New designs and innovations in communications systems are making it more difficult to ensure that CRC computations are bounded in such a manner. For example, G.992.3 specifies Seamless Rate Adaptation (SRA) and Dynamic Rate Repartition (DRR) that allow an ADSL system to make seamless changes in data rates on-line. However, SRA and DRR modify the data rate without changing the framing parameters. As a result, the PERp will change in proportion to the data rate change.
For example, a data rate increase of 10 percent will cause the PERp to decrease by 10 percent. A problem is that since PERp is only allowed to vary between 15 and 20 ms, SRAs and DRRs are limited to small data rate changes, usually within 10 to 15 percent.
It is often desirable to have large data rate changes. Large data rate changes typically result in PERp values that are outside of the range of 10-20 ms. In this case, as discussed above, ADSL service providers will encounter problems with the diagnostic procedures which are based on CRC anomalies to detect problematic connections.
New communications systems, such as VDSL, VDSL2, and other higher-speed wired and wireless communications systems are specifying data rates that occupy a very large range, starting, for example, as low as 500 kbps and going as high as 100 mbps or more. With ranges this large, it is difficult to design a framing method for all possible data rates that includes a CRC procedure that restricts the CRC computation to be within a specified and bounded repetition period.
Part of this difficulty is attributable to the fact that the accuracy of the error detection of the CRC is correlated to the number of bits in the CRC computation period (the accuracy of the CRC error detection decreases as the number of bits in the CRC computation period increases). For example, if the CRC computation is done every 20 ms, and the data rate is 1 mbps, there will be 20,000 bits in every CRC computation period.
However, if the data rate is 100 mbps, and the CRC computation period is 20 ms, then there will be 20 million bits in every CRC computation period. Clearly, the CRC error detection capability will be decreased in the latter case. In general, under normal operating conditions, the one octet CRC used in DSL systems provides adequate error detection if the CRC computation period contains less than 100,000 bits.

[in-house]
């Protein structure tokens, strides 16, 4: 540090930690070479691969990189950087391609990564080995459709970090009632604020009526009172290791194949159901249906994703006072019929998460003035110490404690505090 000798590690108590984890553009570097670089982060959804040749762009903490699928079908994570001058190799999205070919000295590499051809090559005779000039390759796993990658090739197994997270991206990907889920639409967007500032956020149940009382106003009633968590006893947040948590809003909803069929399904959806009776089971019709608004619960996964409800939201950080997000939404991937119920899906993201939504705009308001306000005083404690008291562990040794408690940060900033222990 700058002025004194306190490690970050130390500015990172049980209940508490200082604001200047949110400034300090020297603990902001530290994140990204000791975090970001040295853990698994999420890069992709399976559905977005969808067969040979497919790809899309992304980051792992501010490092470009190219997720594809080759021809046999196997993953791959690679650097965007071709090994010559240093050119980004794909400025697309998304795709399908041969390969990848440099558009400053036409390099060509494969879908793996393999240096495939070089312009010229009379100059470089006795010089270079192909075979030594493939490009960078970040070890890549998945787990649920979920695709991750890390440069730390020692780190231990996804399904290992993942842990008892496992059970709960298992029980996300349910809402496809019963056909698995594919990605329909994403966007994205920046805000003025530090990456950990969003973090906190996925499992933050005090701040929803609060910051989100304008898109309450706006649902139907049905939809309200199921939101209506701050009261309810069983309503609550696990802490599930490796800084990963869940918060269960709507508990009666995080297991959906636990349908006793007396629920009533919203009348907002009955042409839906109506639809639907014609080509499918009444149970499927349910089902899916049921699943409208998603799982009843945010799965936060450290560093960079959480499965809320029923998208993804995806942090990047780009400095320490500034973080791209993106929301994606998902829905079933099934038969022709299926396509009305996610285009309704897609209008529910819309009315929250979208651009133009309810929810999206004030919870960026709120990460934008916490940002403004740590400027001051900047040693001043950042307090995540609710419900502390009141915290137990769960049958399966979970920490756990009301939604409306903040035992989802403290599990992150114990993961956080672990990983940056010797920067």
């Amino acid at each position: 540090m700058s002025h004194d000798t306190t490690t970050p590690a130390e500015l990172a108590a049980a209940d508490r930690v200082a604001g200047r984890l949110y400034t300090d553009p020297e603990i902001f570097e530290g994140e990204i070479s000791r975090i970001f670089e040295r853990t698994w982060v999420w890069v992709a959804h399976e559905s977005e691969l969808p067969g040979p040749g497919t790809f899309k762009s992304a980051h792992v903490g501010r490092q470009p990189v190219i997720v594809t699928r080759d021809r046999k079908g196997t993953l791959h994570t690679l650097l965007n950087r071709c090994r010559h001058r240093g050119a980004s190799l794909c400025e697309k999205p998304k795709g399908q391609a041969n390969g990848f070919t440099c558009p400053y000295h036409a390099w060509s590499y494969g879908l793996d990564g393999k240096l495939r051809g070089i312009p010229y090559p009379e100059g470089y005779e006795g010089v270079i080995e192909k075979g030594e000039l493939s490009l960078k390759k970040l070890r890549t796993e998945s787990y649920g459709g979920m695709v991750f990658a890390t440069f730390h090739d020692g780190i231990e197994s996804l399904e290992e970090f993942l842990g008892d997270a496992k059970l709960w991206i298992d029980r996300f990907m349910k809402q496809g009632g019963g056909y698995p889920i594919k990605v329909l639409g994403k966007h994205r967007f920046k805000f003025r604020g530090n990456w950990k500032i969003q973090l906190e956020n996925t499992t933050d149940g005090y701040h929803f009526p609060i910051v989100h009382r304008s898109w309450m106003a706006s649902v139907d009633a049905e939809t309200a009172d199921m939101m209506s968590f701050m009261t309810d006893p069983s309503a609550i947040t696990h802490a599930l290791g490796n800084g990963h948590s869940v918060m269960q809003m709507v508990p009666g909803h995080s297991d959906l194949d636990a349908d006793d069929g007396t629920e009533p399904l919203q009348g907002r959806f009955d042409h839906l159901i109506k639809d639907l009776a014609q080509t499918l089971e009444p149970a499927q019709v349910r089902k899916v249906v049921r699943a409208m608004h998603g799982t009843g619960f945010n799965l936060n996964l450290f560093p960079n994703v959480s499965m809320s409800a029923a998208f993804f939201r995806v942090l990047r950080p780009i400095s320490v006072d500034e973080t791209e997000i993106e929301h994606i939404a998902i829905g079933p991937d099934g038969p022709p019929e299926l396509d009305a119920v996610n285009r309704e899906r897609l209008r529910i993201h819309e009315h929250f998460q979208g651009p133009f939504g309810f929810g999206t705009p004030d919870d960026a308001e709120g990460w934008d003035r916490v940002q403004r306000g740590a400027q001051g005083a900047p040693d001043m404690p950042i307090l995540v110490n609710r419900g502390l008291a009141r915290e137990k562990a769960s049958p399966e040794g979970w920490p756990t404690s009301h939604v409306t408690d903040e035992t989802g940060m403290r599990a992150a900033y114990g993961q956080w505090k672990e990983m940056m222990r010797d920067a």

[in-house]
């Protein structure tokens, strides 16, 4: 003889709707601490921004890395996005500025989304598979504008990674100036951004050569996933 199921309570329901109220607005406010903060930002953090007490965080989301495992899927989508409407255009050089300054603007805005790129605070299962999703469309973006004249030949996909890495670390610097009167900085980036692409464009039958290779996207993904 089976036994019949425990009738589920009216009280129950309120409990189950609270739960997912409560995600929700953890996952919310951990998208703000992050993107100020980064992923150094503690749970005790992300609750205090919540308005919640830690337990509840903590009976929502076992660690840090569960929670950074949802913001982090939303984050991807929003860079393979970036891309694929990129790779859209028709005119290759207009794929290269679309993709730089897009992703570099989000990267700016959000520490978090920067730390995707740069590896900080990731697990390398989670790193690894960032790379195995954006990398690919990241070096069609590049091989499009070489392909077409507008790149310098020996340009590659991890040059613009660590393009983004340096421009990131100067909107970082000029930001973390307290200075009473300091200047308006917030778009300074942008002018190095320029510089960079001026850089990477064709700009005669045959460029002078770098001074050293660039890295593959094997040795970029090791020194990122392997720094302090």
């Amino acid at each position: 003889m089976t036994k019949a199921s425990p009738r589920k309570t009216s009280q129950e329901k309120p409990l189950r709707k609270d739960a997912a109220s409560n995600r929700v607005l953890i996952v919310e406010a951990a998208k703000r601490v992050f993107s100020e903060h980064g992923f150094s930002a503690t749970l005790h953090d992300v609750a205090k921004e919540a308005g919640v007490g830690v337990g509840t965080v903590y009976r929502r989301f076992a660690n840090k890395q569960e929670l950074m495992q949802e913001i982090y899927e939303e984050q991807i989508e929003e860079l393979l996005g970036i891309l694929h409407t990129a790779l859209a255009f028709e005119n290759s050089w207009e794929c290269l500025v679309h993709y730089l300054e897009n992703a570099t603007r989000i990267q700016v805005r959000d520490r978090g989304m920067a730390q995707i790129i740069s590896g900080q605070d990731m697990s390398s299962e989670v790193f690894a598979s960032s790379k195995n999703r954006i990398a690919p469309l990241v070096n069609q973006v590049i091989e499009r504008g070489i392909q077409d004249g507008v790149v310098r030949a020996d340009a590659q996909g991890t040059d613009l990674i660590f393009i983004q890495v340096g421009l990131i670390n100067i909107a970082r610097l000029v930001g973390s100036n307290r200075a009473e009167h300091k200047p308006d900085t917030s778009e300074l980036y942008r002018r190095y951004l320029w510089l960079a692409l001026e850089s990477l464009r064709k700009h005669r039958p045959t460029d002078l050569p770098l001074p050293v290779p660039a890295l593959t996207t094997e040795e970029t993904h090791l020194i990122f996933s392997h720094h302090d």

Accordingly, an exemplary aspect of this invention relates to calculating and reporting communication errors. More particularly, an exemplary aspect of this invention relates to calculating and reporting CRC anomalies in a consistent manner for all communications connections in a network independent of data rate or the CRC computation period (e.g., the PERp value) of each individual connection.
Additional aspects of the invention relate to handling CRC anomalies (errors) in such a manner that they are reported in a consistent way regardless of the data rate or the CRC computation. An exemplary aspect defines a procedure for normalizing CRC anomaly counters based on an actual CRC computation period.
According to an additional exemplary aspect of this invention, the CRC anomaly counter normalization procedure normalizes the CRC anomaly counter based on the current, or actual, PERp value.
According to an additional exemplary aspect of this invention, CRC anomaly counter normalization procedures are applied to a plurality of communications devices in a network based at least on a data rate.
According to an additional exemplary aspect of this invention, different CRC anomaly counter normalization procedures are applied to each of a plurality of communications devices in a network based at least on a data rate.
These and other features and advantages of this invention are described in, or are apparent from, the following description of the embodiments.
The embodiments of the invention will be described in detail, with reference to the following figures, wherein:
The exemplary embodiments of this invention will be described in relation to detecting errors in a wired and/or wireless communications environment. However, it should be appreciated, that in general, the systems and methods of this invention will work equally well for any type of communication system in any environment.
The exemplary systems and methods of this invention will be described in relation to DSL modems and associated communication hardware, software and communication channels. However, to avoid unnecessarily obscuring the present invention, the following description omits well-known structures and devices that may be shown in block diagram form or otherwise summarized.
For purposes of explanation, numerous details are set forth in order to provide a thorough understanding of the present invention. It should be appreciated however that the present invention may be practiced in a variety of ways beyond the specific details set forth herein.
Furthermore, while the exemplary embodiments illustrated herein show the various components of the system colocated, it is to be appreciated that the various components of the system can be located at distant portions of a distributed network, such as a telecommunications network and/or the Internet, or within a dedicated secure, unsecured and/or encrypted system. Thus, it should be appreciated that the components of the system can be combined into one or more devices, such as a modem, or colocated on a particular node of a distributed network, such as a telecommunications network. As will be appreciated from the following description, and for reasons of computational efficiency, the components of the system can be arranged at any location within a distributed network without affecting the operation of the system. For example, the various components can be located in a Central Office (CO or ATU-C) modem, a Customer Premises Modem (CPE or ATU-R), a DSL management device, or some combination thereof. Similarly, on or more functional portions of the system could be distributed between a modem and an associated computing device.